Wednesday, July 22, 2009

An Experiment, Gone Bad

Well, it's rare that I have something really embarrassing to share. But everyone makes mistakes, and it seems there's no point in sharing the highs of our life afloat if we don't also own up to the lows.

We finally left Mooloolaba two days ago, after being there much longer than we ever expected. It was a calm morning, wind almost nil, and Alisa and Elias relaxed on the foredeck as we motored north. It felt so good to be moving again.

We passed the Glass House Mountains, named by James Cook in 1770.

We got to talking about Cook's exploration of this coast. He sailed almost the entire east coast of Oz and narrowly escaped a disastrous end when he discovered the Great Barrier Reef the hard way. We marvelled at the incredible challenge he faced, navigating huge sections of the globe utterly blind, with no charts save those that his expeditions drew as they went.

And then I had an idea.

"We know there aren't any off lying hazards along this section of coast," I said to Alisa. "We're just going north until we reach Wide Bay Bar, which is the first entrance we come to. Why not try navigating by eyeball once, just to see what it's like? It will be our little taste of what sailors like Cook must have experienced. We won't ever have a section of coastline that's easier to navigate than this."

And so that's what we did - turned off the GPS, covered up the compass, put away the charts. We were already a couple miles off shore, with no other vessels in sight, so we even closed our eyes and let the autopilot-less Pelagic steer herself in circles for five minutes. We figured that way we'd begin our experiment on a blank navigational slate, without even a clear idea of which direction we were traveling.

Closing our eyes at the start of the experiment.

Things went smoothly enough. A light wind came up, and we were able to sail. The family fell into our comfortable routine of being underway.

And then, a few hours later, we came upon a harbor entrance, just about when we expected to.

We dropped the sails and motored into the well-marked harbor. There's something that Cook never found in Australia - red and green markers to show the channel.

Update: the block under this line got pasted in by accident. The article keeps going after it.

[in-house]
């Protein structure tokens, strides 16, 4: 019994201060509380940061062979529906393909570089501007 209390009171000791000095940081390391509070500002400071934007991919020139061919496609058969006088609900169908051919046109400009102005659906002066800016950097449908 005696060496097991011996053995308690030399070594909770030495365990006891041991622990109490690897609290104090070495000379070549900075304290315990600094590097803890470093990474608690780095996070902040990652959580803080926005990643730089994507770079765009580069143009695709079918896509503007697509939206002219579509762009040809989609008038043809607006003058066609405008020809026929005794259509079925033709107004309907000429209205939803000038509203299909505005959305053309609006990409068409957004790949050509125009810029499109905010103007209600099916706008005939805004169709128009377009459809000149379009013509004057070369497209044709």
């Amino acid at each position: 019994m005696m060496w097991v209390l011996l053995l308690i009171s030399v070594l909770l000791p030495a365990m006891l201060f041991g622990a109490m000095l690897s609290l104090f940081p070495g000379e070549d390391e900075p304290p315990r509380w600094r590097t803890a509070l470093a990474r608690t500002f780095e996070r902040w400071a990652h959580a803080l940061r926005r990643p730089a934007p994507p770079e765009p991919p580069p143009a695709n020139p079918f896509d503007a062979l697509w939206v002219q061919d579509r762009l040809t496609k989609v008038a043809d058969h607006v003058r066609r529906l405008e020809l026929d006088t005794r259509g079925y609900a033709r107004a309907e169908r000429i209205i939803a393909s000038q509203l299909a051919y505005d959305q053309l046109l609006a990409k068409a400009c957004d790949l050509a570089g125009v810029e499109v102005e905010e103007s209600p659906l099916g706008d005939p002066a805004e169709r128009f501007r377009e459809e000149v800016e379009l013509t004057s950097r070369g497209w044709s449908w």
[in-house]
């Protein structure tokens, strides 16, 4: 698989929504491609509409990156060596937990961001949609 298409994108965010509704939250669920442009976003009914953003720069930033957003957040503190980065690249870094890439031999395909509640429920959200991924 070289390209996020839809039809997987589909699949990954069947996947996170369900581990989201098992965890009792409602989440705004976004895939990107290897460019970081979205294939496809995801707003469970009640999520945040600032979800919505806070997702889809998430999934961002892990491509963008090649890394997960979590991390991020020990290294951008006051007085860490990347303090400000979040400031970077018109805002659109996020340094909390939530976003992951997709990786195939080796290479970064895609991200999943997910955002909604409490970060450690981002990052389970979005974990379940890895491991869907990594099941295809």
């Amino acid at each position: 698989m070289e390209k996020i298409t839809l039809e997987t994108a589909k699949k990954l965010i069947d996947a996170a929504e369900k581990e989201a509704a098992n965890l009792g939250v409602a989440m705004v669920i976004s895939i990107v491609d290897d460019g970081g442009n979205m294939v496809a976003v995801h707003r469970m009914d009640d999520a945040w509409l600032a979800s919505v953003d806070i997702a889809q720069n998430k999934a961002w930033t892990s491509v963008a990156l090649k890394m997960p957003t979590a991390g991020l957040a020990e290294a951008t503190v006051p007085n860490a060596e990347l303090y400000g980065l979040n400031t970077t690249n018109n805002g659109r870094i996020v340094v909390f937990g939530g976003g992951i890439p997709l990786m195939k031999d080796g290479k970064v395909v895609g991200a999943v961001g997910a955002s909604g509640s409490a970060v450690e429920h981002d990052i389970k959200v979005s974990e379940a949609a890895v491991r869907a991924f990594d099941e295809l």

As we motored in, Alisa and I both started getting nervous. This harbor didn't look anything like what we remembered of Wide Bay Bar and the nearest town, Tin Can Bay. Those places were pretty sleepy, but the place where we found ourselves now was built up, with condos, a fleet of docked commercial fishing boats and a marina full of recreational boats. Something wasn't quite right...
And then it clicked - we were back in Mooloolaba!

When we opened our eyes and started following the coast at the start of the experiment, we had inadvertently begun following the coast south, back towards Mooloolaba, instead of north to Wide Bay Bar. What should have tipped us off was that the coast was on our starboard side (see the second-to-last photo), when it should have been on our port.

Kind of embarrassing, really, and to be honest we thought long and hard about whether we should share this experience on the blog or not. But we figured that we don't really have anything to prove, and anyone can make a mistake, so there's really nothing to be ashamed about.

After successfully finding our way across the Pacific, accurately making landfall after landfall, we finally goofed one up.

At least we renewed our respect for the achievements of Captain Cook...

But now we have to leave Mooloolaba again.


  1. NOW--I am starting to get nervous! Joan/Mom

  2. Very, very funny. Thanks so much for sharing that tale. But we're allowed to laugh, because YOU ARE NOT ALONE...

  3. I just read that aloud to Bronwyn, who is baking. Now we're laughing so much that we're crying.

  4. Silly Billy Nillies! We miss you!

  5. That is too funny! Thanks for sharing.

  6. Just how in the heck did you guys make it clear across an ocean??? Pretty scary... Must have had a little bit o' northern hemisphere "compass lag" going on, eh?